Chaya Czernowin was composer in residence this summer at the Lucerne Festival, one of Europe’s elite music gatherings. There she heard performances of her chamber opera “Pnima . . . ins Innere,” two new orchestral works, and a large swath of her chamber music. It was, she says, “very touching and very humbling.”
She even became a bit of a celebrity in the festival’s rarefied artistic atmosphere, and that experience she found somewhat unsettling. “People would come to me on the street — in the bakery, in the department store — and tell me about my music, which was for me quite inconceivable,” said Czernowin, 55, by phone from her Newton home. “I would want to pay in the bakery and the woman next to me would say, ‘By the way, I really loved your piece!’ It was great but very unnerving.”
That is not the way things go for her here in Boston, even though Czernowin, who was born in Israel, has been one of the area’s most prominent composers since she arrived at Harvard University in 2009. (She is the Walter Bigelow Rosen Professor of Music there.) She seems almost to prize her low profile. “That’s why we are in this kind of music,” she said. “Otherwise we would have written something else — all of us who do new music. [Fame] is not what we are looking for.”
Her music certainly has its champions, though. One of them is pianist Stephen Drury, who has included four of her compositions on next Thursday’s program by the Callithumpian Consort, his crusading new-music band, at the Isabella Stewart Gardner Museum. “Her music is this mysterious activity that only gets more mysterious as it unfolds,” Drury told the Globe in 2010. “But at the same time it’s incredibly elegant and incredibly dramatic.”
Czernowin’s music bristles with alien sounds and patterns, and a first listen can prove almost disorienting. That sense of foreignness is intentional. She told a writer from Harvard that in her chamber and orchestral works she strives to create “islands of alternative life.”
Asked to elaborate on that statement, Czernowin said she strives to create works that are not just objects to listen to but are almost-physical life forms. “What I try to do is to create a strong experience which is almost kinesthetic,” she explained. “So, through your ears, you can actually smell, you can see, you can really come into touch with something that is not a melody or a harmony or a counterpoint. More than that, it is almost like a living organism.”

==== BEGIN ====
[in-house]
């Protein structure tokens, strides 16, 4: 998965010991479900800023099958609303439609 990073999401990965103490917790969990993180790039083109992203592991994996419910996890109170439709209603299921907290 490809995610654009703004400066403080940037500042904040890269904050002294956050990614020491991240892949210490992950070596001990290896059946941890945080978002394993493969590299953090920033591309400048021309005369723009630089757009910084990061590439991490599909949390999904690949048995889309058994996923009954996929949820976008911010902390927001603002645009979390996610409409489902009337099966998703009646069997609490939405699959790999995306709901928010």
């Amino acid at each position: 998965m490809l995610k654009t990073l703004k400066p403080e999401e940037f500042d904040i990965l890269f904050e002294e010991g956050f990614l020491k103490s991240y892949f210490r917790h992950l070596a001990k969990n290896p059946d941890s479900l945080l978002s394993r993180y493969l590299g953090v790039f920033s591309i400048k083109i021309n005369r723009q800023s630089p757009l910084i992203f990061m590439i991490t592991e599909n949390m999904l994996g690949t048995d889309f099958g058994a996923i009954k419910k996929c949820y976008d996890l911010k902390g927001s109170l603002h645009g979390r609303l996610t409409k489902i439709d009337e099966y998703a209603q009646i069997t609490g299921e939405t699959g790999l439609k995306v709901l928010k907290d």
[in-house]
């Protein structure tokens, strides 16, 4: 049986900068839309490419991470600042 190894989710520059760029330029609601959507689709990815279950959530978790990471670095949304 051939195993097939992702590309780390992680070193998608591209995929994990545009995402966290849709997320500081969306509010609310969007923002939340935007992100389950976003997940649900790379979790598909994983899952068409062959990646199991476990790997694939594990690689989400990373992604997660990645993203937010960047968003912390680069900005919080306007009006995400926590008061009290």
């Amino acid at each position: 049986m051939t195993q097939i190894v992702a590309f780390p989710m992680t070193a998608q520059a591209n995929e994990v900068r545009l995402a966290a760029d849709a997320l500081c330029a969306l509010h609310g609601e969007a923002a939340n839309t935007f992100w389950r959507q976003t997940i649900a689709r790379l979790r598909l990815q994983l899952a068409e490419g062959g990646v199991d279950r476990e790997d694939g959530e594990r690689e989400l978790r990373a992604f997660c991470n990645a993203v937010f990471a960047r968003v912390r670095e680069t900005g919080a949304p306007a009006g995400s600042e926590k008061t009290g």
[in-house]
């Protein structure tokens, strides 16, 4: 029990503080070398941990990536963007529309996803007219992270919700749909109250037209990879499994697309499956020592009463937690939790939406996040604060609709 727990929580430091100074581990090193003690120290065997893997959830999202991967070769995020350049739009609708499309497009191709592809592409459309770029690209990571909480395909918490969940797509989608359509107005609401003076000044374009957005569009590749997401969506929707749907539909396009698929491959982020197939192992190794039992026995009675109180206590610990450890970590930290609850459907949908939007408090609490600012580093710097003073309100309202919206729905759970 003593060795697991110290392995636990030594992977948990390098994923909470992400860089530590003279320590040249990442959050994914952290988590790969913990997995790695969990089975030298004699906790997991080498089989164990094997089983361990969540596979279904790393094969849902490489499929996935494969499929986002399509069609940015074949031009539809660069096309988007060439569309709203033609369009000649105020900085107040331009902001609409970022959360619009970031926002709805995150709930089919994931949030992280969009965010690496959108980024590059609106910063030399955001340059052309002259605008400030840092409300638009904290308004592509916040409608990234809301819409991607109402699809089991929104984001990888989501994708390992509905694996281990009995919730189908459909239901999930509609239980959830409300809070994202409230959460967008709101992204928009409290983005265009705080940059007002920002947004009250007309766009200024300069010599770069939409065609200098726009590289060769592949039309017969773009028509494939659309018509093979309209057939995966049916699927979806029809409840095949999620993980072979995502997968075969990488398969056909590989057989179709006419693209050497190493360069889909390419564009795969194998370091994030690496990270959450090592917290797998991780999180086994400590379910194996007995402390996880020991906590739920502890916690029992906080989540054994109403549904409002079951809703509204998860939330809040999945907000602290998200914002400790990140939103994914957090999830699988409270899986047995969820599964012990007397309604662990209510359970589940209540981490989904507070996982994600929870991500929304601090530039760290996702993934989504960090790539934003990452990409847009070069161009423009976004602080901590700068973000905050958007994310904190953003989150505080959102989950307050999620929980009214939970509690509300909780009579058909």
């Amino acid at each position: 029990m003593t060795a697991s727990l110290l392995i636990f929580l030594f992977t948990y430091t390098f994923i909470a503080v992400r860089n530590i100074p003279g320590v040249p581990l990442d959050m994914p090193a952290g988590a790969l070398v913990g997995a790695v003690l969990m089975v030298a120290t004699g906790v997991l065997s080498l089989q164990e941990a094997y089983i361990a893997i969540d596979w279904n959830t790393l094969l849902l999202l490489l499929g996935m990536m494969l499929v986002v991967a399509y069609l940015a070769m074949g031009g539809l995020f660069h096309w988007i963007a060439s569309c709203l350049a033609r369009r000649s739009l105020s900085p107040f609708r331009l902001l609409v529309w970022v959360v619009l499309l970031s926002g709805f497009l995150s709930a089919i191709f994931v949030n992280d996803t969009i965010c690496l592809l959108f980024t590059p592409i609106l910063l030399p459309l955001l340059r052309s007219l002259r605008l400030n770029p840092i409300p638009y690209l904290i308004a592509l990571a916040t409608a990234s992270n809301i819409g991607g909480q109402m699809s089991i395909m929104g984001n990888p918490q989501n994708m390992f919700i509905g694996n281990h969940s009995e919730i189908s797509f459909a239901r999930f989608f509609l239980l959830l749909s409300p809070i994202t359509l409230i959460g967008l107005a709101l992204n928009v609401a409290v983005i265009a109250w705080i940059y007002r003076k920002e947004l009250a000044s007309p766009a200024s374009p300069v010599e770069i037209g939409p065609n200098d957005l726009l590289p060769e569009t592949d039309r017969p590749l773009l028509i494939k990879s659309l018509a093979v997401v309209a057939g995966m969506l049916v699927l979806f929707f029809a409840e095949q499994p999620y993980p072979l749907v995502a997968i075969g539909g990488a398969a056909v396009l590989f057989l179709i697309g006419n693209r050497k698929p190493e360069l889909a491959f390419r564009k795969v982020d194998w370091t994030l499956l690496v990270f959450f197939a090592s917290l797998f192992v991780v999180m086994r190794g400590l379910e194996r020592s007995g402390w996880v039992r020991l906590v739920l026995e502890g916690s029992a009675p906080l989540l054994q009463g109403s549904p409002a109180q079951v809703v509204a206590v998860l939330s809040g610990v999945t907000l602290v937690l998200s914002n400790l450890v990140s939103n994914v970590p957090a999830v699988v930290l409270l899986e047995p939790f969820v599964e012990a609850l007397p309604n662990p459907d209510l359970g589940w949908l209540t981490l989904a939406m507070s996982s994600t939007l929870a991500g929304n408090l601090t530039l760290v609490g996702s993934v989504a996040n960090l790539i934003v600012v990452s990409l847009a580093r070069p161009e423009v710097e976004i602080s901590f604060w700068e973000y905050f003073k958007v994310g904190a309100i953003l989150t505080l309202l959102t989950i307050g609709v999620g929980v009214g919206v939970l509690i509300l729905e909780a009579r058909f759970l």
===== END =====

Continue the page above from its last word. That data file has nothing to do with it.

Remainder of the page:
Part of what ensures that visceral effect, she continued, is making the encounter something bracingly unfamiliar. “It’s not an organism that we already know — it’s not something that you already have a drawer for. It is something that is a holistic entity, it has its own kind of way of existing in the universe. It is completely new.”
Some of that newness comes in the unconventional instrumental sounds she marshals. But even more important to her compositional gestalt, Czernowin said, are her pieces’ atypical and complex structures.
Take “Slow Summer Stay III: Upstream,” which the Callithumpian will premiere at its Oct. 31 concert. The music for the new piece comes from two previous works: “Slow Summer Stay I: Streams” and “Slow Summer Stay II: Lakes.” Each of them is written for a mixed octet of winds, strings, and percussion. Those two pieces themselves share some of the same musical material, though they sound different because of the ordering of the material. In “Slow Summer Stay III,” the first two are brought together and played simultaneously, with some time manipulation and a few changes.
The resulting piece contains all sorts of intricate relationships between individual parts and the structure of the whole. “It’s like two wide knitted strips made from somewhat similar wool but differing patterns,” Czernowin explained. “These are then braided into a third strip.”
Unsurprisingly, Czernowin doesn’t put a lot of value on accessibility for its own sake. “I’m not expecting that anyone will ‘get it’ — to say, ‘Oh, that was so much fun, I got what she wants to say and it’s so clear and wonderful.’ ” Instead, she wants the listening process to be akin to any other very strong experience a person undergoes. “When you’re in the midst of a very strong experience, what happens to you? It’s not like you can say, ‘Oh, I understand what’s happening.’ No, it takes a long time to figure out. You actually stay engaged with it long after it has ended, and this is my wish.”
Asked what was behind the title of those three interlinked works, she answered that there was no story behind the phrase “Slow Summer Stay.” It was, instead, “a state in which I wrote the pieces.” In that state is encoded not the quest for the unknown, but the security and warmth of home.
“They were written in the summer. The summers here are so beautiful and so lush. I travel so much, and my favorite times are in my home, when I’m allowed to be in my studio, look down on my garden, and compose. It came from this process: the beauty of the nature around me and the way these pieces emerged.”David Weininger can be reached at firstname.lastname@example.org.